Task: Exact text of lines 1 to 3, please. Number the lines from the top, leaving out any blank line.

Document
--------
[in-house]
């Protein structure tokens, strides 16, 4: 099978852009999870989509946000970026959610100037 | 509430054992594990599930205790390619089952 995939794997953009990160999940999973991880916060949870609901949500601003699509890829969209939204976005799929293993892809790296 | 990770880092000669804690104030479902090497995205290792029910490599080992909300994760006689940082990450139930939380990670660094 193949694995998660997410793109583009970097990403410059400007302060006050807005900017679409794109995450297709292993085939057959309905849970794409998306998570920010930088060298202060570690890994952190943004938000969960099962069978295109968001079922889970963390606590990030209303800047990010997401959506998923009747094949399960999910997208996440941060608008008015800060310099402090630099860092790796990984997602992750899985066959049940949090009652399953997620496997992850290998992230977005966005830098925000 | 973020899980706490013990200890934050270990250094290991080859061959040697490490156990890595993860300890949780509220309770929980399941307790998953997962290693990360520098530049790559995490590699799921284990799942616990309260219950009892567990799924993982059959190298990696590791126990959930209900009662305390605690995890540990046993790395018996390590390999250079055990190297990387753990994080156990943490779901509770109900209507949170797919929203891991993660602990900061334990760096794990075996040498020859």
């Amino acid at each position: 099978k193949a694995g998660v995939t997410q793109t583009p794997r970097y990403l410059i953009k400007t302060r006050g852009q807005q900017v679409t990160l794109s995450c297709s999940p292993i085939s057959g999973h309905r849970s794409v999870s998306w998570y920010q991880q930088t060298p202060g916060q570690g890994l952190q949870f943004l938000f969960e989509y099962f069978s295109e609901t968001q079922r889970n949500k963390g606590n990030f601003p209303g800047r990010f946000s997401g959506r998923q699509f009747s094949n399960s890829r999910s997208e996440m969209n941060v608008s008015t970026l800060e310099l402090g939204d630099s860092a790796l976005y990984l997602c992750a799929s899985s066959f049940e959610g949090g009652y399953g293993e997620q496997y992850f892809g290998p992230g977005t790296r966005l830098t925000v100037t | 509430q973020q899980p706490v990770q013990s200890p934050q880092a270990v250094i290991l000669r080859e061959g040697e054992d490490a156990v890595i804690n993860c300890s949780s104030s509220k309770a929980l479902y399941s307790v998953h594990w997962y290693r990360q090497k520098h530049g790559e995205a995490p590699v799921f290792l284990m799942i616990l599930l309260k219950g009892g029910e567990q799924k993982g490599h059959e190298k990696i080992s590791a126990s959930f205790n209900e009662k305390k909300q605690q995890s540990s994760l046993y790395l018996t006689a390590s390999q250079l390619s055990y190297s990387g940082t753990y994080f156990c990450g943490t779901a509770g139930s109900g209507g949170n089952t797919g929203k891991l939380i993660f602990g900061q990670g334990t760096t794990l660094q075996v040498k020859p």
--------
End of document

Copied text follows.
[in-house]
């Protein structure tokens, strides 16, 4: 099978852009999870989509946000970026959610100037 | 509430054992594990599930205790390619089952 995939794997953009990160999940999973991880916060949870609901949500601003699509890829969209939204976005799929293993892809790296 | 990770880092000669804690104030479902090497995205290792029910490599080992909300994760006689940082990450139930939380990670660094 193949694995998660997410793109583009970097990403410059400007302060006050807005900017679409794109995450297709292993085939057959309905849970794409998306998570920010930088060298202060570690890994952190943004938000969960099962069978295109968001079922889970963390606590990030209303800047990010997401959506998923009747094949399960999910997208996440941060608008008015800060310099402090630099860092790796990984997602992750899985066959049940949090009652399953997620496997992850290998992230977005966005830098925000 | 973020899980706490013990200890934050270990250094290991080859061959040697490490156990890595993860300890949780509220309770929980399941307790998953997962290693990360520098530049790559995490590699799921284990799942616990309260219950009892567990799924993982059959190298990696590791126990959930209900009662305390605690995890540990046993790395018996390590390999250079055990190297990387753990994080156990943490779901509770109900209507949170797919929203891991993660602990900061334990760096794990075996040498020859």
């Amino acid at each position: 099978k193949a694995g998660v995939t997410q793109t583009p794997r970097y990403l410059i953009k400007t302060r006050g852009q807005q900017v679409t990160l794109s995450c297709s999940p292993i085939s057959g999973h309905r849970s794409v999870s998306w998570y920010q991880q930088t060298p202060g916060q570690g890994l952190q949870f943004l938000f969960e989509y099962f069978s295109e609901t968001q079922r889970n949500k963390g606590n990030f601003p209303g800047r990010f946000s997401g959506r998923q699509f009747s094949n399960s890829r999910s997208e996440m969209n941060v608008s008015t970026l800060e310099l402090g939204d630099s860092a790796l976005y990984l997602c992750a799929s899985s066959f049940e959610g949090g009652y399953g293993e997620q496997y992850f892809g290998p992230g977005t790296r966005l830098t925000v100037t | 509430q973020q899980p706490v990770q013990s200890p934050q880092a270990v250094i290991l000669r080859e061959g040697e054992d490490a156990v890595i804690n993860c300890s949780s104030s509220k309770a929980l479902y399941s307790v998953h594990w997962y290693r990360q090497k520098h530049g790559e995205a995490p590699v799921f290792l284990m799942i616990l599930l309260k219950g009892g029910e567990q799924k993982g490599h059959e190298k990696i080992s590791a126990s959930f205790n209900e009662k305390k909300q605690q995890s540990s994760l046993y790395l018996t006689a390590s390999q250079l390619s055990y190297s990387g940082t753990y994080f156990c990450g943490t779901a509770g139930s109900g209507g949170n089952t797919g929203k891991l939380i993660f602990g900061q990670g334990t760096t794990l660094q075996v040498k020859p």